And of course this doesn’t apply to you if you are living in the Third World, or perhaps if you are quite old, or poor, or poorly educated, or somehow cannot use the Internet very well for medical reasons I can’t now imagine. But for Heaven’s sake, that is not the class of people who do the calling.

Mainly, in fact, they are journalists. You can always tell the really quality journalists, because they will call and say, “I saw in this article I found that you think x. Is that right?” Instead of, “My editor said I should call you to ask about x. Can you tell me why?”

I never, ever, give out this link to people, because I am too polite. But seriously.

[Editor's Note: Kathy Olmsted knows who killed JFK and why, as well as where to find Jimmy Hoffa's body (under my pool). Her history of conspiracy theories is now in press; you can look for it in the fall from Oxford UP. And her first books can be found here and here. Thanks, Kathy, for joining us today.]

Before there was Operation Iraqi Freedom, there was American intervention in the Great War. On this day in 1917, President Woodrow Wilson asked the United States Congress to declare war on Germany and “make the world safe for democracy.” In the process, he set a new standard for presidential mendacity, and helped to convince many Americans that they should never let a president “lie us into war” again.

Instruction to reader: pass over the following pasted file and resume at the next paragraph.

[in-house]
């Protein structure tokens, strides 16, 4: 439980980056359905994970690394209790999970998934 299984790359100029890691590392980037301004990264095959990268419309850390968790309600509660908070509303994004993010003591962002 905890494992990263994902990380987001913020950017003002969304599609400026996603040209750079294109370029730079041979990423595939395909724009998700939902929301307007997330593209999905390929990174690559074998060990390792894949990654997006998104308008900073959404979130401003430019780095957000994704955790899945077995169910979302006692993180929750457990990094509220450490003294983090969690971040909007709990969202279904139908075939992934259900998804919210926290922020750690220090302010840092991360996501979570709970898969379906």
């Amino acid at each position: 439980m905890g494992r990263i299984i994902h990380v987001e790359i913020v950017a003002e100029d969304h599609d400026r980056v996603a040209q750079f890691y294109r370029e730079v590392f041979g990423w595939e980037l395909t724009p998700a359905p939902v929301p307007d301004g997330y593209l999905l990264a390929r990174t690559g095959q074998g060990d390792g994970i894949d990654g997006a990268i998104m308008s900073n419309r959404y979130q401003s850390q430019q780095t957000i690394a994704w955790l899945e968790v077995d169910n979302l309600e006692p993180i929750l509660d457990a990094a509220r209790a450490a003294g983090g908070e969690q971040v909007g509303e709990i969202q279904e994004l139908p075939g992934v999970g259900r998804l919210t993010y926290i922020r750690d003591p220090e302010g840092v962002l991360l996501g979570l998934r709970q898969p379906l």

In his war message to Congress, Wilson clearly explained “what our motives and our objects are.” Those motives, he said, were pure and idealistic, and the object was nothing less than the protection of the rights of all mankind. “We have no selfish ends to serve,” he said. “We desire no conquest, no dominion.” Later, in his Fourteen Points, Wilson explained that the “day of conquest and aggrandizement is gone by; so is also the day of secret covenants entered into in the interest of particular governments.”

Except that it wasn’t. As Wilson knew, the governments of his wartime allies had secretly arranged to divvy up conquered lands after the war. The United States government was not a participant in these secret treaties; but its leaders knew that their allies did indeed desire “conquest and dominion” after the war. Still, the president talked of self-sacrifice and altruism, and after the war he insisted, incorrectly, that he had not learned about the secret treaties until the peace conference at Versailles. In other words, he lied.